And the quality of sleep is a key factor: A Harvard University study released in September found the hormone that triggers ovulation in girls and testosterone production in boys was most actively released by the brain during deep sleep. In a recent experiment at Brock University in St. Catharines, Ont., sleep-deprived students were found to have suppressed levels of testosterone, and, compared with a control group, were less motivated to challenge a cheater in a card game.

"You are effectively blunted to do anything inspirational or active, you don't really care about anything," says psychology professor Kimberly Cote, who led the study. In another experiment, Brock researchers found that sleepy subjects took significantly longer to notice errors in a computer test than a well-rested control group.

Neuroimaging experiments are also unravelling the stages of sleep – to unlock the role it plays in consolidating memory and controlling behaviour.

At the University of Montreal, researcher Stuart Fogel is conducting studies in which subjects sleep in a magnetic-resonance imaging (MRI) machine after learning a new memory task to see what parts of the brain are active as they rest. (In another experiment, he found that young adults who napped after learning a task performed it better after waking than those who stayed awake.)

Research elsewhere is exploring how sleep is different for people with mental disorders such as schizophrenia. Several papers published last year used MRI scans to show that, when people were short on sleep, the higher-thinking region of the brain that dictates food choices was impaired, leading them to crave sweeter and saltier tastes. Research is also revealing the potential long-term implications of poor sleep – another recent study found a link between sleep and insulin resistance in teenagers, which could affect the risk of diabetes later in life.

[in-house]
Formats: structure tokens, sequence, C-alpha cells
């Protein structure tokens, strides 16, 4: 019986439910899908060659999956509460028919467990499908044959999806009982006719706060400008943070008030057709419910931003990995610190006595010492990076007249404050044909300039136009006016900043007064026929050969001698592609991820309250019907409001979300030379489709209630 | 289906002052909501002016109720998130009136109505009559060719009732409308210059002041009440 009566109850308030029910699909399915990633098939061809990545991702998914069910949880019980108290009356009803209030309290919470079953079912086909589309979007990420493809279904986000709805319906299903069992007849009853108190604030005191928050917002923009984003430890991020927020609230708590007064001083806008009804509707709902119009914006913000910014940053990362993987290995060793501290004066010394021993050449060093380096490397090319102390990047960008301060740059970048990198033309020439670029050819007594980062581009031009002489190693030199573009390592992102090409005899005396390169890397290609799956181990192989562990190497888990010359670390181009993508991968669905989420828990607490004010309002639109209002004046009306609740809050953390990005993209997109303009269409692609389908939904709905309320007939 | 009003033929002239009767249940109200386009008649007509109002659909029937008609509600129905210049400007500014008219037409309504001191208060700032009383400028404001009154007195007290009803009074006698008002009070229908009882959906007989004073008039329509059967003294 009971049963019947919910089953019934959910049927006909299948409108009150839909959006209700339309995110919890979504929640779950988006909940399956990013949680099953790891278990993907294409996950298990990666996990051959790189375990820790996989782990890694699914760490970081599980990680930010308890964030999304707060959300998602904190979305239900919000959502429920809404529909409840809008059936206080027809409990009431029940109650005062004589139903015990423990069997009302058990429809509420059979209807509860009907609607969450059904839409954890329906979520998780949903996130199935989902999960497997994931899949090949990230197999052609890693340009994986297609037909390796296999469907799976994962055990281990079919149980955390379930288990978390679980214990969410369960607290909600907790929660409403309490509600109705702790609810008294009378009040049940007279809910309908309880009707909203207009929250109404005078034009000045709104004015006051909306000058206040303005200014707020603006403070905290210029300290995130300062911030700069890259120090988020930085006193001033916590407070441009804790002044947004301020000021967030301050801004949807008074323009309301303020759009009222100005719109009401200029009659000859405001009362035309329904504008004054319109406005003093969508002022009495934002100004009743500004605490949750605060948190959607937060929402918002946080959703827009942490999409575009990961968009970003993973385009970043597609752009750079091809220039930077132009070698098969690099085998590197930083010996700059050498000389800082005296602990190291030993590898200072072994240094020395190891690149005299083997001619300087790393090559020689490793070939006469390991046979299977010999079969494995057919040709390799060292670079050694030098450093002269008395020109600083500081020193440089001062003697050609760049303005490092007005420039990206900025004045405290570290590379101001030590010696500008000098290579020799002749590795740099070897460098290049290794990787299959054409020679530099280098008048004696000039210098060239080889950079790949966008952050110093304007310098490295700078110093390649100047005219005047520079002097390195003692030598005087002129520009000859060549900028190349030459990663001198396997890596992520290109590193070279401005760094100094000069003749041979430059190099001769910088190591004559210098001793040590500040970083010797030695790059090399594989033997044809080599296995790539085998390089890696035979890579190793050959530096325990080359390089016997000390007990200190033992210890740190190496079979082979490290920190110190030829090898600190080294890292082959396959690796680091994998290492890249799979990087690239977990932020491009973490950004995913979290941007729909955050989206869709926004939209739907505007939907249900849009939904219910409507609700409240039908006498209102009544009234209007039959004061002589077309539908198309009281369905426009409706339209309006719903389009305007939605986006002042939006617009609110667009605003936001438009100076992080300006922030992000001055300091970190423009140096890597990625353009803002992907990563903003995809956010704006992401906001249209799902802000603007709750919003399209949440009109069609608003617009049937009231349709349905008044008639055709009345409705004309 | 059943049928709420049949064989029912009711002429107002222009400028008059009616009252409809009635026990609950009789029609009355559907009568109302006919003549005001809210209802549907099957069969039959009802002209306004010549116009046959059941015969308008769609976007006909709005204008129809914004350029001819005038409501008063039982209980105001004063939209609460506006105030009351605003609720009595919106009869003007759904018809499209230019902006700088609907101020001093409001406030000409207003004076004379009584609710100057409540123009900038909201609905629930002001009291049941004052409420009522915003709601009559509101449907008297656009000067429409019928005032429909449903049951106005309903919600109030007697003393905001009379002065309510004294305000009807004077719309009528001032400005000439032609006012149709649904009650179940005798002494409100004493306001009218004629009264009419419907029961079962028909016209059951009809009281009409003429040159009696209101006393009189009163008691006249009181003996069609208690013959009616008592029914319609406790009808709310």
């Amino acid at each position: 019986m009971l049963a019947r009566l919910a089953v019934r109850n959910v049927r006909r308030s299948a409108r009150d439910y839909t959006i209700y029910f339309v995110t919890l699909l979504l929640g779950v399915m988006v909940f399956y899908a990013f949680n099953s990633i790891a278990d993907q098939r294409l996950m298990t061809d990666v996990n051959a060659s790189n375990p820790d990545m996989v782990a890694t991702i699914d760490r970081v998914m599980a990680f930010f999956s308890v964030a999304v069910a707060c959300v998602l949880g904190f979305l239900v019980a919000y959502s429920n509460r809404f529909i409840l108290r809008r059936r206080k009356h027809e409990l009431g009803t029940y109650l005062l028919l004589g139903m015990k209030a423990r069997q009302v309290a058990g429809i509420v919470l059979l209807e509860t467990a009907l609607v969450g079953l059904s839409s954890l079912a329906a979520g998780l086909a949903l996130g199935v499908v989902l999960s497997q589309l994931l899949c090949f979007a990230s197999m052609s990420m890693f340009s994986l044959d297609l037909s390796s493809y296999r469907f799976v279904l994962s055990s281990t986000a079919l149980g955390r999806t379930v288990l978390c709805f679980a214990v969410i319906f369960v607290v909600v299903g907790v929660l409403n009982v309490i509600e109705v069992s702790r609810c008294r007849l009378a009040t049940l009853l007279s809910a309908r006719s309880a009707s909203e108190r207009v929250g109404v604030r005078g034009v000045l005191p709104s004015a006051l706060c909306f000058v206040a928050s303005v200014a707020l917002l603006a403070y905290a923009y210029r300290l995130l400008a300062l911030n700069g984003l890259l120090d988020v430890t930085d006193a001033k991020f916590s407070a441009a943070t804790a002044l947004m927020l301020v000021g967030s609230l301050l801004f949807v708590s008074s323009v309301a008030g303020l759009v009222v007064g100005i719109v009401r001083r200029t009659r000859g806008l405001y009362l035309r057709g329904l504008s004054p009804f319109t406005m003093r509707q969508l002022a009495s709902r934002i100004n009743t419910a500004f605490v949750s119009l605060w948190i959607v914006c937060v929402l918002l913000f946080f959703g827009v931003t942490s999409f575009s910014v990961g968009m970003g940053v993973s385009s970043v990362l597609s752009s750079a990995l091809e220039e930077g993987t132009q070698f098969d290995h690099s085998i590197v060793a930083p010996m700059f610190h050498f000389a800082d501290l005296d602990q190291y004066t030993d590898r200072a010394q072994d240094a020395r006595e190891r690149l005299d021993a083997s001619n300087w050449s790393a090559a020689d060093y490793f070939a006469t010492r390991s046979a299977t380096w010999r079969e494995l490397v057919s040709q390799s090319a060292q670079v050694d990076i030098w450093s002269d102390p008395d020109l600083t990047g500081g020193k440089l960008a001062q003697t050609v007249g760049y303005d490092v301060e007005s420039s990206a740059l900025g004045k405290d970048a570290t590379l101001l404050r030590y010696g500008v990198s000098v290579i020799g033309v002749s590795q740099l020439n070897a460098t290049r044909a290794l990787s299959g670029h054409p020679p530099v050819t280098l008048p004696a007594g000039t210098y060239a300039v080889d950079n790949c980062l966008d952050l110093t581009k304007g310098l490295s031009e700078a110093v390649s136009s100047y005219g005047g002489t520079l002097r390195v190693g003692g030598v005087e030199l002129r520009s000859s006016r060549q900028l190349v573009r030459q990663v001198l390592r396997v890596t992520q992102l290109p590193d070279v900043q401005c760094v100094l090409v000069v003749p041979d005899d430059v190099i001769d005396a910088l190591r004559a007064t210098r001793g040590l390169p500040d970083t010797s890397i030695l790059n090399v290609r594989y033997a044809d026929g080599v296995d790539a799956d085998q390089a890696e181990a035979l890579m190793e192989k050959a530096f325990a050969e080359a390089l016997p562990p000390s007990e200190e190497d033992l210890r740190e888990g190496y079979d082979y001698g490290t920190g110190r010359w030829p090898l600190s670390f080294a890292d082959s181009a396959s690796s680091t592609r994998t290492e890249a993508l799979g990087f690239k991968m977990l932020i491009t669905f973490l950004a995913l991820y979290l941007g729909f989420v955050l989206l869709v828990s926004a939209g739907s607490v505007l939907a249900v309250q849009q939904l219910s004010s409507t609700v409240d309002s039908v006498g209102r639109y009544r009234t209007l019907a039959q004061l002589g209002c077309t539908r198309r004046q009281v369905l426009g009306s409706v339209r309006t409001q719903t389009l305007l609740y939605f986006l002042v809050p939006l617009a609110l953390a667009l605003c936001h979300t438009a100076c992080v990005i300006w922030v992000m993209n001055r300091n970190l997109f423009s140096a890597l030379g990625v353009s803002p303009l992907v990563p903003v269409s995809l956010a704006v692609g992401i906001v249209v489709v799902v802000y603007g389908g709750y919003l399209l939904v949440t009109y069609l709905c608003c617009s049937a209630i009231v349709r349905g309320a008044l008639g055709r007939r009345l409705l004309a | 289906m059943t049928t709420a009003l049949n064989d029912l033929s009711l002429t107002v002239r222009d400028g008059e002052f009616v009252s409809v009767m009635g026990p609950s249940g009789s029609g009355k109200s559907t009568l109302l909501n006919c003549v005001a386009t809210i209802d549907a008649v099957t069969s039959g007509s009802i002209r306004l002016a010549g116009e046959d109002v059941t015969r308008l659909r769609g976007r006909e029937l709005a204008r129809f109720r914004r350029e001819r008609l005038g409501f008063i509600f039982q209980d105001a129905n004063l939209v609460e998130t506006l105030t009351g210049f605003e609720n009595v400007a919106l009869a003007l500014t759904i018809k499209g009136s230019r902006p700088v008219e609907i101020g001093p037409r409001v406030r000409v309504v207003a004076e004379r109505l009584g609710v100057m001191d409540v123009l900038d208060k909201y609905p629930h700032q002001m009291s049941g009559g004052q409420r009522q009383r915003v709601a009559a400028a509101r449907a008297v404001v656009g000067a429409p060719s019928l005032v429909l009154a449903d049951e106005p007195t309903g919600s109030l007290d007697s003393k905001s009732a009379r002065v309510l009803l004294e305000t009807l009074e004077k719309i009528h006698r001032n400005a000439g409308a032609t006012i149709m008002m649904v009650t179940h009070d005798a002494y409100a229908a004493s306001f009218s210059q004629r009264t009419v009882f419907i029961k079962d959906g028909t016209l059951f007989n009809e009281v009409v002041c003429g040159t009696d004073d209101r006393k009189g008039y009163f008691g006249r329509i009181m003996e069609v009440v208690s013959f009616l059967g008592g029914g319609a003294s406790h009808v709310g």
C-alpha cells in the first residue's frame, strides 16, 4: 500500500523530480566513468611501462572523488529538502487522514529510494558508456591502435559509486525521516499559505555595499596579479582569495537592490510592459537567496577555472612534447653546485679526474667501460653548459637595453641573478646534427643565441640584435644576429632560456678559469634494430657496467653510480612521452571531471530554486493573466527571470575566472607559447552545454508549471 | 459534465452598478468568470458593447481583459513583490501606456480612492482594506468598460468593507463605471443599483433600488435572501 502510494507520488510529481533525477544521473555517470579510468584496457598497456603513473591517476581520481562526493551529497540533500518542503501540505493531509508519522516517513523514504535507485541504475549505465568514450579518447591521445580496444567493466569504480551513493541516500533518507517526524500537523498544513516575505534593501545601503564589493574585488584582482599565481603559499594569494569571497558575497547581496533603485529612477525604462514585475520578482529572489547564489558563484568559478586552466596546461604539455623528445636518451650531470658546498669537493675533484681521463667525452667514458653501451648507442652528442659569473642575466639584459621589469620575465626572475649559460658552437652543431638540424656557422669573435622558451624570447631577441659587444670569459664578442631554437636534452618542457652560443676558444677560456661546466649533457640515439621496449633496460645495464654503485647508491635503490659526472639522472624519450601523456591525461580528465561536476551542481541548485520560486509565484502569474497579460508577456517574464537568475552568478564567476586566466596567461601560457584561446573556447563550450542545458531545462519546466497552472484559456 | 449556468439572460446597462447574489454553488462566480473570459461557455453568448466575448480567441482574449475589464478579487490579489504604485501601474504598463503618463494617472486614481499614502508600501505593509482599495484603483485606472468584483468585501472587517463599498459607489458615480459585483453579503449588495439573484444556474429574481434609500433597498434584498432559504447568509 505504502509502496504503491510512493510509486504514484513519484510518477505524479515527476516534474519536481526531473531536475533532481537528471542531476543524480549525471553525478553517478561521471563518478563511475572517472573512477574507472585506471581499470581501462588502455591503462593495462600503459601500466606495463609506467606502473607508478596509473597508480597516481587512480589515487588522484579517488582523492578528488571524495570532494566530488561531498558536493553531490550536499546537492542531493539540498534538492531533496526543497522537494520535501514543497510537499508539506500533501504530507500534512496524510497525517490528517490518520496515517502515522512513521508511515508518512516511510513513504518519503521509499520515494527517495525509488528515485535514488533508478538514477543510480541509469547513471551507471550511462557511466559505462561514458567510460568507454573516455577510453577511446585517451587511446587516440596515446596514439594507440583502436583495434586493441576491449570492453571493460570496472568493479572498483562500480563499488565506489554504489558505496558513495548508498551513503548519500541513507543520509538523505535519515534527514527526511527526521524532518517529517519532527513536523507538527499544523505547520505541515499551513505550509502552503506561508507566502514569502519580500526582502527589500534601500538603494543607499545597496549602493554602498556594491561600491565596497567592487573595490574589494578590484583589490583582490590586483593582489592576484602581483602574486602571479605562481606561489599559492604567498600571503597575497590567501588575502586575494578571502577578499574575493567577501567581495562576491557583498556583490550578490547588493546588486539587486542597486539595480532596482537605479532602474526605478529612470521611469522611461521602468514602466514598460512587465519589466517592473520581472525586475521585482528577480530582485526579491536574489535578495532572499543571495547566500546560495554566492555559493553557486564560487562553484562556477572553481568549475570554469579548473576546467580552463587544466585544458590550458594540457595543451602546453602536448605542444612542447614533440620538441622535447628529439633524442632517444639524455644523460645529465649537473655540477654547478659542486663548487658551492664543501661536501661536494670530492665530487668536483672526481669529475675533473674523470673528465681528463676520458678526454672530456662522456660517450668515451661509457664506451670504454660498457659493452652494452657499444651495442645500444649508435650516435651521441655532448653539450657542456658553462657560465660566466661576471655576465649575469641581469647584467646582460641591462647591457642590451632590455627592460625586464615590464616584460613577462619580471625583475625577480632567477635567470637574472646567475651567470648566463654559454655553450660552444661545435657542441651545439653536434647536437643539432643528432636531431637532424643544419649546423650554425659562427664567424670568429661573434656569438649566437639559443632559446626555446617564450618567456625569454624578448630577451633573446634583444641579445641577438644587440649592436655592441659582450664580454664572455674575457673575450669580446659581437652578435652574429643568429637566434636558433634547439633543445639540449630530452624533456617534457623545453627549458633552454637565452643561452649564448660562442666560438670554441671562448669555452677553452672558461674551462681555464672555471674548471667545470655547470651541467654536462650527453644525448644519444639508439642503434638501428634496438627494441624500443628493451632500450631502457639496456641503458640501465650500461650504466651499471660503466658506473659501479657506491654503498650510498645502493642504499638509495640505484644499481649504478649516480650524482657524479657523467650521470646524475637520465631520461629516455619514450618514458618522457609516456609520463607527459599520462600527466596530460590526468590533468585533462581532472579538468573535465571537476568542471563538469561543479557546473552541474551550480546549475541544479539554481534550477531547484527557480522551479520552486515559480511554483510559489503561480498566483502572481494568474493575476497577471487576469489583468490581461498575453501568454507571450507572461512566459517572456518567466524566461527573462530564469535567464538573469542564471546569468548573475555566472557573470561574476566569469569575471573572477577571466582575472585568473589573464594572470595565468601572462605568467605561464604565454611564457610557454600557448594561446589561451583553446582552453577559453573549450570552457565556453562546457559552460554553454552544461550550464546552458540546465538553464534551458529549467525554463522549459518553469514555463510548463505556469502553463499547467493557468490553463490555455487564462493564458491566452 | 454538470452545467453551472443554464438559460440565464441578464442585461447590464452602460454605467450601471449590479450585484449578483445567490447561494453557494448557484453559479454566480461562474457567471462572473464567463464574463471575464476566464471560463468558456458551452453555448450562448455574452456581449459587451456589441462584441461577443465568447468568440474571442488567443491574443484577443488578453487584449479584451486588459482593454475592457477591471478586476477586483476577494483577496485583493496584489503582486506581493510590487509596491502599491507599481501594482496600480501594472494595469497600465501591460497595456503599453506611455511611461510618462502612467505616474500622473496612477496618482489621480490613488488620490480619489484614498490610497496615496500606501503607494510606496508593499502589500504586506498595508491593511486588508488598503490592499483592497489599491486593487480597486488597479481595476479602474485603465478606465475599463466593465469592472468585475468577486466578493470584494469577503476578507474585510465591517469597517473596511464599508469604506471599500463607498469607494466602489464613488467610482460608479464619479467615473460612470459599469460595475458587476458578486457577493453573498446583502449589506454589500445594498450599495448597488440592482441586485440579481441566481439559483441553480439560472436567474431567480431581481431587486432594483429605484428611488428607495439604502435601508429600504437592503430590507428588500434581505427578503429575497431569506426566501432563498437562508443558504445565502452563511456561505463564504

And yet a little more sleep goes a long way. In one of Reut Gruber's recent studies, giving just 27 minutes more sleep to children who are 7 to 11 shows improvements in their emotional behaviour in school, and a significant drop in reported sleepiness. (Dr. Gruber reports similar findings with children with attention-deficit disorders.)

As for Kush Thaker, he has accepted his sleepy adolescence – dozing off in morning classes, catnapping (along with many of his peers) during study period and resorting to the occasional Red Bull, although lately, he is more likely to try water – "drinking, splashing, whatever works."

Mathew Pilon, 17, a Grade 12 student in Port Colborne, Ont., quips that, unless "the Earth's rotation slows drastically somehow, … I'm stuck with drowsy morning and sleepless nights."

The problem is that those drowsy mornings and sleepless nights add up to a lifetime of sleep deficits.

And even if science is still struggling to assess whether the end result will be good or bad, "the impact of poor sleep on society is rather under-appreciated," a tactful Stuart Fogel says.